Capital & Main is an award-winning publication that reports from California on economic, political and social issues. The American Prospect is co-publishing this piece.
Author Steven Greenhouse is convinced that too few Americans fully understand what, he says, “unions have accomplished for tens of millions of workers in the United States.” It’s a central inspiration behind his new book, Beaten Down, Worked Up: The Past, Present and Future of American Labor. Greenhouse, who covered labor and workplace issues for the New York Times for 19 years, provides a dynamic picture of labor’s role in advancing income equality and workplace protections in the United States—from teenage garment workers in New York fighting for a 52-hour week in 1909 to the current struggle for a $15 minimum wage, even as union membership has declined to just 10 percent of the national workforce.
Greenhouse recently spoke with Capital & Main. The interview has been edited for concision and clarity.
Capital & Main: In your book you report on some of the most energetic and effective labor organizing campaigns in recent years. You also outline the decline of union power over the last few decades.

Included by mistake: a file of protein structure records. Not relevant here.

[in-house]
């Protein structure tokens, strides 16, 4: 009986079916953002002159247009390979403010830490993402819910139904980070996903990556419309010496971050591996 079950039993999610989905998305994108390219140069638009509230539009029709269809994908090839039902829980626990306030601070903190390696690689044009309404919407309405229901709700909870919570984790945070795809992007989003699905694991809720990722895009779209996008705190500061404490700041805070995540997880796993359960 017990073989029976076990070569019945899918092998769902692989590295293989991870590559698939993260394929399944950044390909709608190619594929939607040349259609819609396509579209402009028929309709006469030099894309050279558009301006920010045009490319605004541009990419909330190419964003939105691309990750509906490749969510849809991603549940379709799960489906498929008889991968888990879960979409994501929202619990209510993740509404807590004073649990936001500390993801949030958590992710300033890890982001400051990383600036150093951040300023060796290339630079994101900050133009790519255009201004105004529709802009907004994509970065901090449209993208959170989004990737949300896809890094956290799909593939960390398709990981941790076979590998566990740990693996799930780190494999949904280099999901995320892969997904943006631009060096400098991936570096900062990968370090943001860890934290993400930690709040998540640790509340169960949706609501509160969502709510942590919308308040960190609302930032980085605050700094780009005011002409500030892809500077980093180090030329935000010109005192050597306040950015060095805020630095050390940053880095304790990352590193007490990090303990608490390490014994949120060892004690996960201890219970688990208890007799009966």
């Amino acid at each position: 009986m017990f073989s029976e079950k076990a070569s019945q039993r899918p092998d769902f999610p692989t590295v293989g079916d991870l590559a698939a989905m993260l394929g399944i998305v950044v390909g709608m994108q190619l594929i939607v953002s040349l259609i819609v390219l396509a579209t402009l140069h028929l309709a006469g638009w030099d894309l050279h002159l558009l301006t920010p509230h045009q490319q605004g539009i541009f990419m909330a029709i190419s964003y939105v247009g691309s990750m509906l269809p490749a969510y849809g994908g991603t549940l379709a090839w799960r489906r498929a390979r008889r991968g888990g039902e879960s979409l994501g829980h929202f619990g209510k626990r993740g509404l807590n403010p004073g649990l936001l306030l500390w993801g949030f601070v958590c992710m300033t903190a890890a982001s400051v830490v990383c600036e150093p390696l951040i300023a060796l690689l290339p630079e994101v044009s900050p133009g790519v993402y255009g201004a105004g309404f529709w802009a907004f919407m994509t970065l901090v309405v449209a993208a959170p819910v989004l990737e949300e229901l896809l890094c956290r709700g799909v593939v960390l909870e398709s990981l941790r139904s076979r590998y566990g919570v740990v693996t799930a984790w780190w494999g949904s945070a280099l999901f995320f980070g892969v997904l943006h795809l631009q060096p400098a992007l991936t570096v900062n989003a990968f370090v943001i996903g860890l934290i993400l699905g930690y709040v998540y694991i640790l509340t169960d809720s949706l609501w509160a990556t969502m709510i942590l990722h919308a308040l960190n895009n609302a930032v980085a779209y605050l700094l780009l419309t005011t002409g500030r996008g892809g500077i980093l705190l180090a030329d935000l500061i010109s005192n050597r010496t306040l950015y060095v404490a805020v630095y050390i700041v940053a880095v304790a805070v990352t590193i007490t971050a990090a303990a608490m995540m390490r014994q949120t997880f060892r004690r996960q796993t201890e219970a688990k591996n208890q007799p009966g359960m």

Greenhouse: One of the reasons I wrote this book is that there’s a phenomenon that far too few Americans understand. Worker power in the United States, not just union power, but worker power overall, has fallen to its lowest level, certainly since World War II and probably since the Great Depression.
That has hurt tens of millions of Americans because it’s a big contributor to wage stagnation. Consumers don’t have enough money to spend. That’s depressed the economy a bit.
Another unfortunate result of this declining worker power is income inequality. One study I looked at showed that income inequality has increased faster in America since 1995 than in any of three dozen industrial nations. One reason for that is that unions and worker power in the U.S. have grown so weak.
A third bad result of the decline of worker power is that corporations have undue domination of our nation’s politics and policymaking.
In the 1950s unions were vigorous—nearly one-third of American workers were union members—how did labor become so strong?
We all learned about the Great Depression in school. One in four Americans were unemployed. Wages were going nowhere. Unions at the time were very weak. President Roosevelt and the New Dealers thought—how could we help lift the nation out of the Depression? One way would be to put more money in workers’ pockets.